The most common mistake people make with the copy the competition’s strategy is they find the competition the wrong way. The way it should be done is to search keywords you’d like to rank for in a couple different search engines and see who ranks best. Then take the top three or four and duplicate some of the effective tactics they display.
Unfortunately, a common way of doing this is to type in the nearest and best known competition and start copying. The problem is you have no idea how or if their website ranks. You might be copying the worst ranked site on the web for all you know. Unless you found out that your nearest competition hired the best search engine optimization company in town, don’t start with them. Let the search engines point you to the competition that’s doing it best. If your nearest competition still comes up in that list, feel comfortable that you will be using their valuable tactics, not junk they put on the web.
A common piece of advice for improving a sites rank is for the owner to spy on their competition’s SEO tactics and duplicate what they see so they will rank well. While this can be a great idea if the spy can analyze what they are seeing and critically choose what makes sense, it can be disastrous for someone that blindly emulates.
In my upcoming posts, I will lay out 6 ways this strategy can be detrimental and some ways to avoid making these search engine optimizing mistakes.
There is a tendency in email marketing to obsess about the bad. Some people look right past opens and click-throughs to the unsubscribe rate. If they see 10 people unsubscribed they begin to panic thinking that the campaign has lost its effectiveness and it’s time to move in radically different directions. Always have an idea of what the numbers mean. 10 people from a list of 10,000 means that only .1% unsubscribed. That’s not something to obsess over. However 10 from a list of 100, is something to be concerned about.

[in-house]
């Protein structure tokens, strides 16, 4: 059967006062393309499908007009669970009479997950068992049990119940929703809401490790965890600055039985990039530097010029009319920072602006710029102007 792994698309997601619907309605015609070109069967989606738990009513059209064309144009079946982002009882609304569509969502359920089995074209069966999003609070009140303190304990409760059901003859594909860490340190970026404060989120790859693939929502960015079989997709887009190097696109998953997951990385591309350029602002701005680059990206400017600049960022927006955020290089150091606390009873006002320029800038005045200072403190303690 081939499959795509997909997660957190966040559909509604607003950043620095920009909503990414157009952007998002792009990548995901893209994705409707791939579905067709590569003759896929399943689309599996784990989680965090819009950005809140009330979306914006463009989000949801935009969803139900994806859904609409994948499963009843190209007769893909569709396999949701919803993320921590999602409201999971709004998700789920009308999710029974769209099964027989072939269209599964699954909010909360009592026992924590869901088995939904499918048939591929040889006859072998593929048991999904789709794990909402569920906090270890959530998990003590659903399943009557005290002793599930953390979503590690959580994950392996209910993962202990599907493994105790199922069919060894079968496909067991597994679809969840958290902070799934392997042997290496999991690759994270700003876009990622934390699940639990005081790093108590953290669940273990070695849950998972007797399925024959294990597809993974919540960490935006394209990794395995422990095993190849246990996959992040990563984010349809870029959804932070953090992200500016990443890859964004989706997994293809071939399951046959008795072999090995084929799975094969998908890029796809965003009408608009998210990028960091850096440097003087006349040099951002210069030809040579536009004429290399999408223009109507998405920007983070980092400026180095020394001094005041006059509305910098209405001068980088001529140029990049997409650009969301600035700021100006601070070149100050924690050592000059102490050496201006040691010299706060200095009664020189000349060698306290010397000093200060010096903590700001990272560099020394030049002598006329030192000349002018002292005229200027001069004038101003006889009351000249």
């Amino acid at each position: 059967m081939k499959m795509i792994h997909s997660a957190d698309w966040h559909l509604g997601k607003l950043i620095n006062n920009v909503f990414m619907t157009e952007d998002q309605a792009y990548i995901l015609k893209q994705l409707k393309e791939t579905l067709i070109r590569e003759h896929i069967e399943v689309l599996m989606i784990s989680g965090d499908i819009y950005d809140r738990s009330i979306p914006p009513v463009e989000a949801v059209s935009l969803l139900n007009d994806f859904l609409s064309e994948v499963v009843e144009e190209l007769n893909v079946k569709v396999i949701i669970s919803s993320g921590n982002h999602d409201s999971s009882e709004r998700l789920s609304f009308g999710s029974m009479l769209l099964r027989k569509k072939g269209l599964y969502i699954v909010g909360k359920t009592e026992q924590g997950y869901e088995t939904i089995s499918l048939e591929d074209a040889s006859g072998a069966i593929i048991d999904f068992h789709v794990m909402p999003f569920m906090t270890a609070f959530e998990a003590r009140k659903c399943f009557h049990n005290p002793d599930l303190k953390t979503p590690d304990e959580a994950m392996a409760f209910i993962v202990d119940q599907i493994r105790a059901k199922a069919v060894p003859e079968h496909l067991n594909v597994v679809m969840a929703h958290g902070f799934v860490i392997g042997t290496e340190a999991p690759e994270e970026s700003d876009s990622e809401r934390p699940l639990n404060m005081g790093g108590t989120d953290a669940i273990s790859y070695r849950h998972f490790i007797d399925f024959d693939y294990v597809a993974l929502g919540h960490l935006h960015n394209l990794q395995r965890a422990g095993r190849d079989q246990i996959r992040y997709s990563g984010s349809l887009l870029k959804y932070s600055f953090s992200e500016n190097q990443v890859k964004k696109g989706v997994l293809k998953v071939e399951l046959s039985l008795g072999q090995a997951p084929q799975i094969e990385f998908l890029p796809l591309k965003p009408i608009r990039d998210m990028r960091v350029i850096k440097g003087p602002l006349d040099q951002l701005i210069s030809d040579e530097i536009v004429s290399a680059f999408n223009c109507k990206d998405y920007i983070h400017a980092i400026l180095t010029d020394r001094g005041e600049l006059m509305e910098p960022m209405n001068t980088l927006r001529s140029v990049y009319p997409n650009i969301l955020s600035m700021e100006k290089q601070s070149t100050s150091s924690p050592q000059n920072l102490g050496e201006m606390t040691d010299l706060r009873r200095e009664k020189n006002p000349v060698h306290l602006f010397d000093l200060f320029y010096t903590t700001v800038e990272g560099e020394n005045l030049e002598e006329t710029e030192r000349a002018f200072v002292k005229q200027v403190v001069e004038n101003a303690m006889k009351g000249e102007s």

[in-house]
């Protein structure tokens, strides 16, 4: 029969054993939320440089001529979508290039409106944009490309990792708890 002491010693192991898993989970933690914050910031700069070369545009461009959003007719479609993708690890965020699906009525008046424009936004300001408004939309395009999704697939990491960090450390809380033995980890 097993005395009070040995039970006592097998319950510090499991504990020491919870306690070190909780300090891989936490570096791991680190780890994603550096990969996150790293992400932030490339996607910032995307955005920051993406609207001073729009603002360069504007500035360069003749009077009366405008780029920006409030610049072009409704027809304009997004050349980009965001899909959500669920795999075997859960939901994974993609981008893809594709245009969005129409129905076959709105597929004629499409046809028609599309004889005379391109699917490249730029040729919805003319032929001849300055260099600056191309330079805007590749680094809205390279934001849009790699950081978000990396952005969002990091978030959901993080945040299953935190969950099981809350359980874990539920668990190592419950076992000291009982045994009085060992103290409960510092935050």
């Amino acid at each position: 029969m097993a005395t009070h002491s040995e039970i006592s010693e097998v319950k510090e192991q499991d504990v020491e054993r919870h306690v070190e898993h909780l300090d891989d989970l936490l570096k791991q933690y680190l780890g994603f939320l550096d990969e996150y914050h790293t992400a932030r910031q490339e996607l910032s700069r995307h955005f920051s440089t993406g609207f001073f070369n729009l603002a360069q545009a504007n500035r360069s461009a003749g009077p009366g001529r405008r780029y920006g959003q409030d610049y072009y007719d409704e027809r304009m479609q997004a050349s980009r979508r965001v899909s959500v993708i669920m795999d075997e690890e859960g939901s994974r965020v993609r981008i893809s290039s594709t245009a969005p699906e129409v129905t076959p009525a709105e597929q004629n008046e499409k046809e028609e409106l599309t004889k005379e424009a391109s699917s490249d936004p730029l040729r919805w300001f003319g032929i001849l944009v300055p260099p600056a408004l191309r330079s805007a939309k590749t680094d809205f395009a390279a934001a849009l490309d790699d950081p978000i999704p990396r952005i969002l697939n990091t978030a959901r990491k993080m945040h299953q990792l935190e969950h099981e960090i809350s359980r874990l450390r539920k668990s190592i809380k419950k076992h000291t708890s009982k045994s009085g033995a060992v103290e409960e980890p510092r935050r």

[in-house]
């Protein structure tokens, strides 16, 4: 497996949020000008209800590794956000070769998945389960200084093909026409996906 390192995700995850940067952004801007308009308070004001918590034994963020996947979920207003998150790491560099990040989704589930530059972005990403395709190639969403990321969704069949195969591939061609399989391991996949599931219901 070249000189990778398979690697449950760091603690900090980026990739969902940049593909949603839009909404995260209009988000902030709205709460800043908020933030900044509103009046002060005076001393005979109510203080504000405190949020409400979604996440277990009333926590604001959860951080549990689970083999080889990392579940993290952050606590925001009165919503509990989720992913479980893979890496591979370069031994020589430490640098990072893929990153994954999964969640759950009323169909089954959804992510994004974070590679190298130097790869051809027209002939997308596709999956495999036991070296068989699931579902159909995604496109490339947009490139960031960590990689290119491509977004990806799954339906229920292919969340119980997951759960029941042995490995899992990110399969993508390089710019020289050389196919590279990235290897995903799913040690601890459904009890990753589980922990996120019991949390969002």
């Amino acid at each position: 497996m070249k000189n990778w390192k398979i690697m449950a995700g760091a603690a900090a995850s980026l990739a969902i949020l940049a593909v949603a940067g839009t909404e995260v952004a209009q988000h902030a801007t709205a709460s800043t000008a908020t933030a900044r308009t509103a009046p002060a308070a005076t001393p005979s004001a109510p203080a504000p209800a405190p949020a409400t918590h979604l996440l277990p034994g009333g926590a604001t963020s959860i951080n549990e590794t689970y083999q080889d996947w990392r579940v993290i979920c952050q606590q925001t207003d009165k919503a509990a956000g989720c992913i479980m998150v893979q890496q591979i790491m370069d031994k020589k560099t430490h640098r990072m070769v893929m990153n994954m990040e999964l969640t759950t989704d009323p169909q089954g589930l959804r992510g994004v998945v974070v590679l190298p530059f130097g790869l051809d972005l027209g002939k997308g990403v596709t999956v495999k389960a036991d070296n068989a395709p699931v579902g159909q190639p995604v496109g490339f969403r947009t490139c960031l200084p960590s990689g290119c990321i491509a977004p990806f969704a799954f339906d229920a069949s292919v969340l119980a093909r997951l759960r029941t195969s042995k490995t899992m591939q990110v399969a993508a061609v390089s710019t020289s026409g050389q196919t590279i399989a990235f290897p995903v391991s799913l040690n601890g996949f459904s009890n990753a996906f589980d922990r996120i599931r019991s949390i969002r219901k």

Avoid the unsubscribe paranoia. Certainly you should gauge how many unsubscribes and what is unreasonable. Know what the numbers mean and whether it signifies a problem needs fixed or does the entire campaign need changed. As a rule of thumb anything over 5% is probably pointing to a major problem. However, if its 3% but that only happens once, it’s worth evaluating that email, but not pulling the plug on the campaign. Smaller lists require even more analysis. Three people from one company makes up 3% if you only email a hundred people but it is really an isolated incident. Before analyzing any email rate set your goals and acceptable ranges of response. Do the same for unsubscribes and avoid rushing to judgement that things have gone terribly wrong unless you have some significant data to back that opinion.